Ontario drug changes cut employer costs - OPSEU

Change opens door to potential savings for employers in the benefit plans they now offer to employees, union says.

Toronto (16 April 2010) - Much attention has been focused on the war of words between Shoppers Drug Mart and the Ontario government over amendments to the Transparent Drug System for Patients Act and the Ontario Drug Benefit Act but too little notice has been taken of the impact on employer benefit plans, says the Ontario Public Service Employees Union (OPSEU/NUPGE).

The changes would reduce the cost of generic drugs to 25% of brand names. They would also eliminate professional allowances given by the generic drug companies to the pharmacies, something the health minister has compared to a kickback.

These so-called professional allowances would be accounted for in the price of these drugs, many of which cost much more in Ontario than in the United States, the union says.

"When the Transparent Drug System for Patients Act (2006) was passed, it created substantial differences between the public Ontario Drug Plan (ODP) and the employer-based private sector plans. With this amendment, regulated prices of generics will also be passed on to the private sector."

OPSEU notes that Aon Consulting, in its newsletter Ready, says that with the patents of major brand name drugs like Lipitor expiring soon, “the cumulative savings for employers may be significant and employers have an opportunity to explore how best to capitalize on these savings within a broader approach to cost management through the adoption of strategic and fully integrated employee wellness management.”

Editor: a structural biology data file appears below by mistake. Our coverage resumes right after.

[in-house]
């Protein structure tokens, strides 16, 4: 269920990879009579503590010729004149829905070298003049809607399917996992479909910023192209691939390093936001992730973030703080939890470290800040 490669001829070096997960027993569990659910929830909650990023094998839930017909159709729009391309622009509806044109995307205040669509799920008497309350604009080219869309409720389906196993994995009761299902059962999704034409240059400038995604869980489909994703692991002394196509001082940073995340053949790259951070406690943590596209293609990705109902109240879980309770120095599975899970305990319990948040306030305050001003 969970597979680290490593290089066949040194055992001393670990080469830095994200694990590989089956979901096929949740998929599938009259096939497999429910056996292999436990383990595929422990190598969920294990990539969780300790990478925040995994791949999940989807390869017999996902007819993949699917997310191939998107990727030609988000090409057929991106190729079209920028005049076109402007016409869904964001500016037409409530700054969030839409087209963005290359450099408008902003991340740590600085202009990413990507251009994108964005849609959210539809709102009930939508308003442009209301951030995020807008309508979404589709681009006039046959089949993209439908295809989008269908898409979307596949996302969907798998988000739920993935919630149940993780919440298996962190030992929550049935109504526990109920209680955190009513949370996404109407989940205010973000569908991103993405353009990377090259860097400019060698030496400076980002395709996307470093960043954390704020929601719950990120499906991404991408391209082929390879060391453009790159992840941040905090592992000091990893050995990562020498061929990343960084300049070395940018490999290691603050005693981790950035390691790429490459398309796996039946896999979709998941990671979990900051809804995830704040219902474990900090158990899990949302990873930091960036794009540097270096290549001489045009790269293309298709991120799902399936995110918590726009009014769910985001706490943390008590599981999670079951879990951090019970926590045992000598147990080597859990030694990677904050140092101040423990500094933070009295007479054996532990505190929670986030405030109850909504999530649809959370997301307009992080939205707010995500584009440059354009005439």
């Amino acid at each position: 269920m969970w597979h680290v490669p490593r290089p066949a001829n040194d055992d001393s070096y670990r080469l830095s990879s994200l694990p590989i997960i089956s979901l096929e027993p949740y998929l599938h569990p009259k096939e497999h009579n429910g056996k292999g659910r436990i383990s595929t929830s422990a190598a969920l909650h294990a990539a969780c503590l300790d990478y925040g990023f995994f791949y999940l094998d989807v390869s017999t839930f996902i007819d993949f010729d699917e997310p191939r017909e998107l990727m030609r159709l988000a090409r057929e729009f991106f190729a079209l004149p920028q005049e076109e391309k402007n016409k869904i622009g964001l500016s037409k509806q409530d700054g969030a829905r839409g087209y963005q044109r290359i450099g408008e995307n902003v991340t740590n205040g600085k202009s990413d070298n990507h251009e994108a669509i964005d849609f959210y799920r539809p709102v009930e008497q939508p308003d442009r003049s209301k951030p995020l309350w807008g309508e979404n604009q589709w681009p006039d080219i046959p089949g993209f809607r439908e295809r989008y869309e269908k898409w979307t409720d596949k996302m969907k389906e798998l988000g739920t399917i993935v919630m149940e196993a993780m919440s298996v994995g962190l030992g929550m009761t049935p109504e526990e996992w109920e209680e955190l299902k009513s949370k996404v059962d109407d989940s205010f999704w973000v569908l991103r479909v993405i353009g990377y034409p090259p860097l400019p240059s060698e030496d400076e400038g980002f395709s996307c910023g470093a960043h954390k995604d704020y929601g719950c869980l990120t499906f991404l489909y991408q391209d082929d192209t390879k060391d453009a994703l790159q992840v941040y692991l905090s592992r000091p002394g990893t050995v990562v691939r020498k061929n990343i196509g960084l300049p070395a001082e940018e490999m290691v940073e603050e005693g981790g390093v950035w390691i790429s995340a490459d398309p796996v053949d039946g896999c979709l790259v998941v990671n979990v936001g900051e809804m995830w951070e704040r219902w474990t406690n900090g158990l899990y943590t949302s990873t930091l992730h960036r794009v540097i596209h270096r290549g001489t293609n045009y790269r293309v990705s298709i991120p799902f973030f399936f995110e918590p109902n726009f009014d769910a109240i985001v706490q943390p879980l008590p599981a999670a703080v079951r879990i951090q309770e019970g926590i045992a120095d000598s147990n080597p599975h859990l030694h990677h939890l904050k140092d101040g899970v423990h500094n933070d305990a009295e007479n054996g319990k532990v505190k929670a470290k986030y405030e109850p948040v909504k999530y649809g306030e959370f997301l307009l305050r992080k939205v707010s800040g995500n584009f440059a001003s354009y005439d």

Implementation of the new changes will be swift. Many of the terms come into force on May 15 of this year, including elimination of professional allowances for the ODP.

Dispensing fees are to rise by about 20 cents per year over the next four years, depending on the class of pharmacy. By 2014 dispensing fees will range from $8.83 to $12.14.

The government is also sweetening the deal by providing an additional $100 million for the MedsCheck program, a benefit that pays for an annual 30-minute consultation between the pharmacist and any patient taking more than three prescription medications.

OPSEU has publicly supported the changes as have most other trade unions and the Ontario Federation of Labour (OFL).

The OFL is also calling upon Shoppers Drug Mart not to hold their patients to ransom amid the chain’s moves to shorten pharmacy hours in the Ontario Health Minister Deb Matthews' riding of London North.


The National Union of Public and General Employees (NUPGE) is one of Canada's largest labour organizations with over 340,000 members. Our mission is to improve the lives of working families and to build a stronger Canada by ensuring our common wealth is used for the common good. NUPGE

More information:
OPSEU supports Ontario action to stem drug costs
OFL to Shoppers Drug Mart: stop abusing the public